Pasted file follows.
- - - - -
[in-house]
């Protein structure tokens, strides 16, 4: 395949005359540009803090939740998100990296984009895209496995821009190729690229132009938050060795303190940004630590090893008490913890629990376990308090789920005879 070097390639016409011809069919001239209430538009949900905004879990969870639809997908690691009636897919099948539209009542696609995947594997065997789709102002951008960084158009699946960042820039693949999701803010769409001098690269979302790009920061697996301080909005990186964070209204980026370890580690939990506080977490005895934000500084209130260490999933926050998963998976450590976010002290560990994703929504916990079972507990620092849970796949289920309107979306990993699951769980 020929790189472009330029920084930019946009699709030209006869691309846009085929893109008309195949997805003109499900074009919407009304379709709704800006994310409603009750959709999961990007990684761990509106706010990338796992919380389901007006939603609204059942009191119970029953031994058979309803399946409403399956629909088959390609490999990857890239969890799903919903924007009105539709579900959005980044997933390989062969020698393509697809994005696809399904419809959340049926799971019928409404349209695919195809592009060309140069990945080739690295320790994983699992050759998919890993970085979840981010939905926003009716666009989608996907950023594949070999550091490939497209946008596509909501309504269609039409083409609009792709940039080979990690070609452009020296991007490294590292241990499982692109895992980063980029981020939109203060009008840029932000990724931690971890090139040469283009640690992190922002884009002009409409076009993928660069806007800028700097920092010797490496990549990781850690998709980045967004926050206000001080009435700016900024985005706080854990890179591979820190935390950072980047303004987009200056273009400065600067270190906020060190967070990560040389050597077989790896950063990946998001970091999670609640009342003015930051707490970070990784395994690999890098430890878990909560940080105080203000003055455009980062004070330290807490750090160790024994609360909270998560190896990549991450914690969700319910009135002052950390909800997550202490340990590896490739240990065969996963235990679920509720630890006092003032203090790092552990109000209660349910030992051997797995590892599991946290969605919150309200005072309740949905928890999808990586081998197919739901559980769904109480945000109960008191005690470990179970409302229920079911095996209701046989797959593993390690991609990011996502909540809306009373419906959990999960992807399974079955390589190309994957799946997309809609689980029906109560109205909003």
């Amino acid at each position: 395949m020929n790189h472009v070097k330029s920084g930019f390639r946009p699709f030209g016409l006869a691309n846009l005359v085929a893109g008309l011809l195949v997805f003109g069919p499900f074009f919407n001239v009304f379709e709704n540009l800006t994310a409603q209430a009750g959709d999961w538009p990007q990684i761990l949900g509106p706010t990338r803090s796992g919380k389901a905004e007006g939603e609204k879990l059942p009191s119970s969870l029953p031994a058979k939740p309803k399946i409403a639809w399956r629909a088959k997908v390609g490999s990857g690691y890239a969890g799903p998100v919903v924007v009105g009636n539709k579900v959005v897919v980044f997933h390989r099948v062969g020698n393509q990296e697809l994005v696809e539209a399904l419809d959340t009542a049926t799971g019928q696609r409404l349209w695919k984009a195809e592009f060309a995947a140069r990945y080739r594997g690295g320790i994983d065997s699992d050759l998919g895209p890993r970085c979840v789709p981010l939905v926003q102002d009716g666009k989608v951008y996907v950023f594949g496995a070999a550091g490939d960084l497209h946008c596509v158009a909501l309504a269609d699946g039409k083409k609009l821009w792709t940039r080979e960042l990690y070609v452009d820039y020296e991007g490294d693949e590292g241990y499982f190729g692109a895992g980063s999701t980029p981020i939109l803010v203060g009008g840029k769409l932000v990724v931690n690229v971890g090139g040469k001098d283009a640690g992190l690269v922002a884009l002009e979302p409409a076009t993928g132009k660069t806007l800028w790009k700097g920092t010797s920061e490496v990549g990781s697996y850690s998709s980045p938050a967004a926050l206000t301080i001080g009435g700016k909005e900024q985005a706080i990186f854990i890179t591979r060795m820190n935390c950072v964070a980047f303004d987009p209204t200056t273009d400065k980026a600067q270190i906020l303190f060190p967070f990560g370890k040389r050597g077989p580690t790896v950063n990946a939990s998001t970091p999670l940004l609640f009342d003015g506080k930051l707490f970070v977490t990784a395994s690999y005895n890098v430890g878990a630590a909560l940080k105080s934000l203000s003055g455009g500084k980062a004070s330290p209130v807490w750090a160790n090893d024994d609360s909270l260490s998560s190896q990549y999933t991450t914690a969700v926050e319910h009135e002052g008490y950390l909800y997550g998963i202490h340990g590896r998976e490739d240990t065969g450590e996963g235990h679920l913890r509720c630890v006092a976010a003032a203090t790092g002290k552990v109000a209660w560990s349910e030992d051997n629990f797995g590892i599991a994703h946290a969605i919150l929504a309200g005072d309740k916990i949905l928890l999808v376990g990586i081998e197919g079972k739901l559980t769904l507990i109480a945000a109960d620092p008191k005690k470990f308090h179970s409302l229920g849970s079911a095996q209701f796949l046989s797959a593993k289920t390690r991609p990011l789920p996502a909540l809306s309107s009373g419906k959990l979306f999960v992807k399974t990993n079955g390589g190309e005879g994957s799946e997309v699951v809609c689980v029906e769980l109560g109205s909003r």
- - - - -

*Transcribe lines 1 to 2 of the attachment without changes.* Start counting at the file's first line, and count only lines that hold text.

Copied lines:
[in-house]
């Protein structure tokens, strides 16, 4: 395949005359540009803090939740998100990296984009895209496995821009190729690229132009938050060795303190940004630590090893008490913890629990376990308090789920005879 070097390639016409011809069919001239209430538009949900905004879990969870639809997908690691009636897919099948539209009542696609995947594997065997789709102002951008960084158009699946960042820039693949999701803010769409001098690269979302790009920061697996301080909005990186964070209204980026370890580690939990506080977490005895934000500084209130260490999933926050998963998976450590976010002290560990994703929504916990079972507990620092849970796949289920309107979306990993699951769980 020929790189472009330029920084930019946009699709030209006869691309846009085929893109008309195949997805003109499900074009919407009304379709709704800006994310409603009750959709999961990007990684761990509106706010990338796992919380389901007006939603609204059942009191119970029953031994058979309803399946409403399956629909088959390609490999990857890239969890799903919903924007009105539709579900959005980044997933390989062969020698393509697809994005696809399904419809959340049926799971019928409404349209695919195809592009060309140069990945080739690295320790994983699992050759998919890993970085979840981010939905926003009716666009989608996907950023594949070999550091490939497209946008596509909501309504269609039409083409609009792709940039080979990690070609452009020296991007490294590292241990499982692109895992980063980029981020939109203060009008840029932000990724931690971890090139040469283009640690992190922002884009002009409409076009993928660069806007800028700097920092010797490496990549990781850690998709980045967004926050206000001080009435700016900024985005706080854990890179591979820190935390950072980047303004987009200056273009400065600067270190906020060190967070990560040389050597077989790896950063990946998001970091999670609640009342003015930051707490970070990784395994690999890098430890878990909560940080105080203000003055455009980062004070330290807490750090160790024994609360909270998560190896990549991450914690969700319910009135002052950390909800997550202490340990590896490739240990065969996963235990679920509720630890006092003032203090790092552990109000209660349910030992051997797995590892599991946290969605919150309200005072309740949905928890999808990586081998197919739901559980769904109480945000109960008191005690470990179970409302229920079911095996209701046989797959593993390690991609990011996502909540809306009373419906959990999960992807399974079955390589190309994957799946997309809609689980029906109560109205909003």